1. ‘Wild Wild West’ (1999)

This horrendous gunslinging misfire arrived at the height of Smith’s Hollywood reign. The action-comedy adaptation of the 1960s TV Western wastes Smith and Kevin Kline as a couple of Secret Service lawmen protecting Ulysses Grant from some crazy Confederates, and not even evil Kenneth Branagh in a mechanical spider can save the day.

Now on to the hotness:

10. ‘Enemy of the State’ (1998)

Maybe the most relevant movie now among Jerry Bruckheimer’s enjoyably bombastic '90s action flicks, “Enemy” centers on surveillance states and government cover-ups in the story of a labor lawyer (Smith) who has his entire life torn asunder when videotape of a murdered journalist winds up in his possession. Help comes from an ex-intelligence operative (Gene Hackman) just as crafty as the bad guys.

9. 'Spies in Disguise' (2019)

Smith's smooth voice is right on for a too-cool superspy, so it's a hoot to hear him absolutely freak out when his character Lance Sterling is transformed into a real birdbrain. "Spies" uses Smith and Holland well and is a surprisingly good affair with an interesting and relevant message for youngsters: While macho Lance is a fan of blowing people up and asking questions later, Holland's pacifist Walter shows him that non-violent problem-solving works, too.

8. ‘Six Degrees of Separation’ (1993)

Smith was just a TV star making his Hollywood debut in the dramedy about a young grifter who cons his way into the household of a wealthy New York couple (Stockard Channing and Donald Sutherland) by saying he was just robbed and pretending he’s Sidney Poitier’s son. The film follows his various chicanery and in the process showcases the beginnings of Smith’s undeniable charm as a leading man.

7. 'Bad Boys for Life' (2020)

Bad boys, bad boys, whatcha gonna do? Apparently make the rare good third franchise film! The action extravaganza is both homage to the '90s original and an unexpectedly deep return to all-star form for Smith and Lawrence's cop duo, who have to deal with a mysterious assassin gunning for one of them but more importantly figure out their own internal issues when it comes to family and mortality. Don't worry, though, plenty of stuff explodes.

6. ‘Ali’ (2001)

Smith earned his first Oscar nomination for floating like a butterfly and stinging like a bee in the Muhammad Ali biopic. The film follows the iconic boxer’s life from winning the title from Sonny Liston to having it stripped when Ali refused service in Vietnam to getting it back vs. George Foreman. The performance is slightly better than the movie: Smith nails both the emotional and physical aspects of Ali’s life inside the ring and outside dealing with racial issues.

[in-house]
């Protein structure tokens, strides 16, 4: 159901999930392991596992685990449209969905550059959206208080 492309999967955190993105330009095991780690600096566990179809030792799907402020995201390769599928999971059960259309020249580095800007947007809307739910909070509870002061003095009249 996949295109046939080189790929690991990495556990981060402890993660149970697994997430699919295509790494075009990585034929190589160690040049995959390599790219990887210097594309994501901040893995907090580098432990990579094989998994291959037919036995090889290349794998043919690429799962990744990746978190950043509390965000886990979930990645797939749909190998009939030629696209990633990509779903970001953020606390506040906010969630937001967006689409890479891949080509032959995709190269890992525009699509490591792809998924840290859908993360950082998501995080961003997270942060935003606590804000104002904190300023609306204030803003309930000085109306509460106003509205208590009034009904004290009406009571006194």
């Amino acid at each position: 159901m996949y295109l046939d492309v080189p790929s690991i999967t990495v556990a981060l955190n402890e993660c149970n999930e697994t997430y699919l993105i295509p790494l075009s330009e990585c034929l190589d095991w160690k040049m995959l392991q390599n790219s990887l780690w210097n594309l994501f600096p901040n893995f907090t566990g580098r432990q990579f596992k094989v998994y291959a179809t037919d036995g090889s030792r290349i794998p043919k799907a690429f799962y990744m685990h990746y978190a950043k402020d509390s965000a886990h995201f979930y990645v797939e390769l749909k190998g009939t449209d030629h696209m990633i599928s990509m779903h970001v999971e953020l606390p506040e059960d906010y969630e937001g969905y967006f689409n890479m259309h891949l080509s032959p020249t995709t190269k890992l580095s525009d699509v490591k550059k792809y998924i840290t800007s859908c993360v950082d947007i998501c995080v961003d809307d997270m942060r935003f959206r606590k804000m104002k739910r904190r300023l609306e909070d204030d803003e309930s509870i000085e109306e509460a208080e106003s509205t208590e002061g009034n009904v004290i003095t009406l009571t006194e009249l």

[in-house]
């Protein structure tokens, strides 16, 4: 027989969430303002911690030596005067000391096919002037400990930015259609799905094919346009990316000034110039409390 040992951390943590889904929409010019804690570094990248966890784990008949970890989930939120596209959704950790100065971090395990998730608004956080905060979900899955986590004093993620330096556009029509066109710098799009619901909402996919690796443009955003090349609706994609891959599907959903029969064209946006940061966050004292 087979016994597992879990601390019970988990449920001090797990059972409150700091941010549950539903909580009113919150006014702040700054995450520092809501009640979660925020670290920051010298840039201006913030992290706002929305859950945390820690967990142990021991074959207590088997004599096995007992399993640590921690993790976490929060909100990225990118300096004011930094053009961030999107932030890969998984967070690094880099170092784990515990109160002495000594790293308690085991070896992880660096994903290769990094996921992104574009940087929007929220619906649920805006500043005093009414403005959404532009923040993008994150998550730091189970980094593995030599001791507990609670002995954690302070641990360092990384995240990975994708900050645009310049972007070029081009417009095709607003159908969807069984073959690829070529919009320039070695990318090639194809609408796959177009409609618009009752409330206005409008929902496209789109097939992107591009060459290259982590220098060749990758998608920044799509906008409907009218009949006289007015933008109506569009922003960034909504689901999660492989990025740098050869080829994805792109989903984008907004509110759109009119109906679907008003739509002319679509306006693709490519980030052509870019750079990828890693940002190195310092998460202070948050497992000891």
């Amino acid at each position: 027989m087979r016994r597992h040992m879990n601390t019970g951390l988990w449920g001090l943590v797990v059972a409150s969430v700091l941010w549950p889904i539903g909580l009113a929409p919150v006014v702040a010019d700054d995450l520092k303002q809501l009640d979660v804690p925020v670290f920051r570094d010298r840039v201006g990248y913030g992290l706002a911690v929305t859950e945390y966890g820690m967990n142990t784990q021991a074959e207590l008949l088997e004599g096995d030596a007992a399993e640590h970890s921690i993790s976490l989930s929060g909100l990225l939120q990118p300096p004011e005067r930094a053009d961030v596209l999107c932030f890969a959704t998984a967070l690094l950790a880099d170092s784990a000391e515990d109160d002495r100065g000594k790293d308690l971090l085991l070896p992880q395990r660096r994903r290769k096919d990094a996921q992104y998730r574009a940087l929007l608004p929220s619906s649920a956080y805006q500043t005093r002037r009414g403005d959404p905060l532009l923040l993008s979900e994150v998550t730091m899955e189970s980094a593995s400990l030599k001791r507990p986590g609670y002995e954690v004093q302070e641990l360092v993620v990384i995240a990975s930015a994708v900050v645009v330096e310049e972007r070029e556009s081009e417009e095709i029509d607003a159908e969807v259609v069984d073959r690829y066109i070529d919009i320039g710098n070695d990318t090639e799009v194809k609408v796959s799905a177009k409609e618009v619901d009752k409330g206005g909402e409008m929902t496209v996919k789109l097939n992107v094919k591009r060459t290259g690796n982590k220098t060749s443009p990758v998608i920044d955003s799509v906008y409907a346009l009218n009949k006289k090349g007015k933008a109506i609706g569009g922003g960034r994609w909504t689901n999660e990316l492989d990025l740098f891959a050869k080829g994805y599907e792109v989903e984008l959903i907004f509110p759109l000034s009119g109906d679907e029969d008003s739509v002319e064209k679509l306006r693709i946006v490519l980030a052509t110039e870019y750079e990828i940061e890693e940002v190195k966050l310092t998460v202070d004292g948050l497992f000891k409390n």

5. ‘I Am Legend’ (2007)

The big-budget adaptation of Richard Matheson’s classic post-apocalyptic novel brought together Smith’s thespian and blockbuster sides (as well as his dog-loving one!) playing a scientist who’s the last man standing in New York City after a deadly virus wipes everyone out. Sure, there are vampire-y creatures for him to fight, but Smith brings needed gravitas and solemnity along with the brawn.

4. ‘Men in Black’ (1997)

Buddy comedies are often best with extremes, and that’s what you get when you stick Smith’s cocky young rookie learning the ins and outs of alien wonders with Tommy Lee Jones’ grumpy old veteran. Everything works, from the super-fun details of the secretive MIB organization to Vincent D’Onofrio as an extraterrestrial bug in an ill-fitting human suit.

3. ‘Bad Boys’ (1995)

Team-ups have been a running theme in Smith’s career, though arguably the best one is this excellent action comedy from Michael Bay’s pre-“Transformers” days. You can’t beat the yin of Smith’s ladies’ man Mike playing off the yang of Lawrence’s family dude Marcus, who switch personalities to save Tea Leoni from a French drug kingpin and his hit squad.

2. ‘The Pursuit of Happyness’ (2006)

Instead of “After Earth,” check out a film with Smith and his son Jaden that's actually good: The uplifting biopic centers on Chris Gardner, a struggling salesman and dad trying to create a life and 真人百家家乐官网网站home for him and his young son, as he fights his way up the company ladder as a stockbroker. The elder Smith snagged his second Oscar nod for a performance that’ll give you quite a few feels.

1. ‘Independence Day’ (1996)

Roland Emmerich’s sci-fi disaster film scores so many points: alien invaders destroying the White House in epic fashion, Jeff Goldblum going full Goldblum, etc. It’s Smith, though, who makes it truly fabulous as a heroic fighter pilot with tons of bravado (and a hint of vulnerability) who wants to make it back to his family – and punch a few extraterrestrials in the face along the way.